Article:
eSPARC NOTES: On June 29, the Supreme Court held that the EPA must consider costs when deciding to regulate existing electrical utility steam generating units (EGUs) for hazardous air emissions. The case before the court arose from the EPA’s 2012 Mercury and Air Toxic rule, in which the agency openly omitted costs from its decision to relist EGUs as a regulated source of mercury, and instead reserved cost considerations for determining the control technology to be installed. While the Court determined the EPA’s process was impermissible, they did not strike down the rule, leaving it to the D.C. Circuit Court to decide if the rule will stay in place while the EPA revisits its listing analysis. Practically, even if the D.C. Circuit strikes down the rule, the impact on the industry has already been felt as the vast majority of EGUs have either installed the prescribed technology, shut down, or transitioned to natural gas.
In a 5-4 decision Monday, the Supreme Court ruled that the EPA essentially jumped the gun in its attempt to set mercury standards for EGUs by failing to consider costs when it decided to re-list fossil fuel plants as a regulated source of mercury in 2012. Under the Clean Air Act, the EPA must follow a two-step process in regulating EGUs for emissions of hazardous air pollutants (HAPs): (1) the agency needs to determine whether it is both appropriate and necessary to regulate the facilities’ emissions for a particular HAP, and (2) if it does find that regulation of EGUs is appropriate and necessary, the EPA must determine the technology standard that will achieve “the maximum degree of reduction in emissions … that the Administrator, taking into consideration the cost of achieving such emission reduction … determines is achievable for new and existing sources.” This standard, called the Maximum Achievable Control Technology, or MACT, is what the EPA used in determining the Mercury and Air Toxic Standards for coal- and oil-fired EGUs in February of 2012. While the EPA took costs into account when developing the MACT, it declined to consider costs when it determined that regulating EGUs would be appropriate and necessary in the first place.
The EPA’s process of considering the costs only in step 2 of its mercury regulation was contested by several state and industry groups. They alleged that by considering costs so late in the process, the EPA could trigger mandatory technology controls before determining whether there was any economically viable controls available. In a narrowly tailored opinion by Justice Antonin Scalia, the Supreme Court agreed with the challengers and found that costs must be considered at the outset when determining the appropriateness of regulating EGUs for any hazardous air pollutants. The Court’s decision did not strike down the 2012 mercury rule, but instead remanded the case back to the D.C. Circuit Court to determine the rule’s fate while the EPA revises its “appropriate and necessary” finding.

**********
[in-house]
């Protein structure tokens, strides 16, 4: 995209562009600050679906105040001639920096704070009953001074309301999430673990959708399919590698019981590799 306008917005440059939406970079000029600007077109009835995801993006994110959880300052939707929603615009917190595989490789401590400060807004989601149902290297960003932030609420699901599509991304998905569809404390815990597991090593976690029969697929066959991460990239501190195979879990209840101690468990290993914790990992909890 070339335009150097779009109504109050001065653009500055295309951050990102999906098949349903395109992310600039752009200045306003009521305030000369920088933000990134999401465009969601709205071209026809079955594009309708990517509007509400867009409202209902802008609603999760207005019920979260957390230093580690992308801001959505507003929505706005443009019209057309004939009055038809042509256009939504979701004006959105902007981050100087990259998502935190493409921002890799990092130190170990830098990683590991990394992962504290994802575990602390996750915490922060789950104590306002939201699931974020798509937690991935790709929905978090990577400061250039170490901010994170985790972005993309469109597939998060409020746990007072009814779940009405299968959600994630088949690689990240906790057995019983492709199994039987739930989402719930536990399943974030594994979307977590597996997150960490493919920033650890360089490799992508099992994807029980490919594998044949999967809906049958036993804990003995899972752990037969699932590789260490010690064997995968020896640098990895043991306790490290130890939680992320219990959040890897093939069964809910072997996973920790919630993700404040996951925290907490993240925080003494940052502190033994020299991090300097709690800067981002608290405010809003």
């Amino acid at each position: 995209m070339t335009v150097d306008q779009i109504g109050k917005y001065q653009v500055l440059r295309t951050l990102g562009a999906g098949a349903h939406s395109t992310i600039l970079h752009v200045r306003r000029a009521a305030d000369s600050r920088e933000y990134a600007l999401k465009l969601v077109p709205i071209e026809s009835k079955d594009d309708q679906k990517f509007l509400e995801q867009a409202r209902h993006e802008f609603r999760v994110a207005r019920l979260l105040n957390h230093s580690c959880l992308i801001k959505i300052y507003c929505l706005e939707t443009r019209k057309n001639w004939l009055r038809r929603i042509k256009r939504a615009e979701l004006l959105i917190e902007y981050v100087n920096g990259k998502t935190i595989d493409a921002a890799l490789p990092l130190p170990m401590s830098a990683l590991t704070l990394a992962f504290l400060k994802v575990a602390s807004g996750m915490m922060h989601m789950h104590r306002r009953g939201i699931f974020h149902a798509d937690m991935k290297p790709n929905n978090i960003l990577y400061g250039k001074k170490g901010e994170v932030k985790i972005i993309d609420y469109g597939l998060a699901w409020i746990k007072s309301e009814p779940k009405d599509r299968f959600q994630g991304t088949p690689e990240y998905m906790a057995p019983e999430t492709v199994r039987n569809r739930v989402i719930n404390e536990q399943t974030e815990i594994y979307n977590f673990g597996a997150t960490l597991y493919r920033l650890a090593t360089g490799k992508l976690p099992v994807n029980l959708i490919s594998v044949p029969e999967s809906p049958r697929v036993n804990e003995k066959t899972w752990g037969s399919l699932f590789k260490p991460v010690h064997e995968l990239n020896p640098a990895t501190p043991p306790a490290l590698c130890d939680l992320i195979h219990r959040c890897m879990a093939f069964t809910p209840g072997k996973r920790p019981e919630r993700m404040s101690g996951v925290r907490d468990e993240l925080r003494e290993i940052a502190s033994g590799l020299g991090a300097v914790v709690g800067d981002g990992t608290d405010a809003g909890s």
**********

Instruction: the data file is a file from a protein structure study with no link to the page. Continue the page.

To the extent the opinion reaches beyond the source listing process at issue, the majority reinforced that costs should, to some extent, be included in any reasonable use of regulatory discretion, absent precluding statutory language. It also keeps alive certain industry arguments against the agency’s forthcoming Clean Power Plan rule, namely that one reading of the Clean Air Act would prohibit sources which are regulated for HAPs (i.e. power plants with mercurey) from also being regulated for non-hazardous emissions, like CO2e. As this argument bares a low likelihood of success, and given the noticeable restraint exercised by the conservative majority in addressing only the language at issue rather than invoking the more broad sweeping limitations on agency deference as set forth in Justice Clarence Thomas’ concurring opinion, the ruling will likely have a negligible impact on the impending challenges to the Clean Power Plan. It will, similarly, have a minimal impact on the operation of coal- and oil-fired plants as the rule went into effect in April and the majority of plant operators had decided whether to invest in the prescribed technology or to retire particular units prior to the Court’s decision.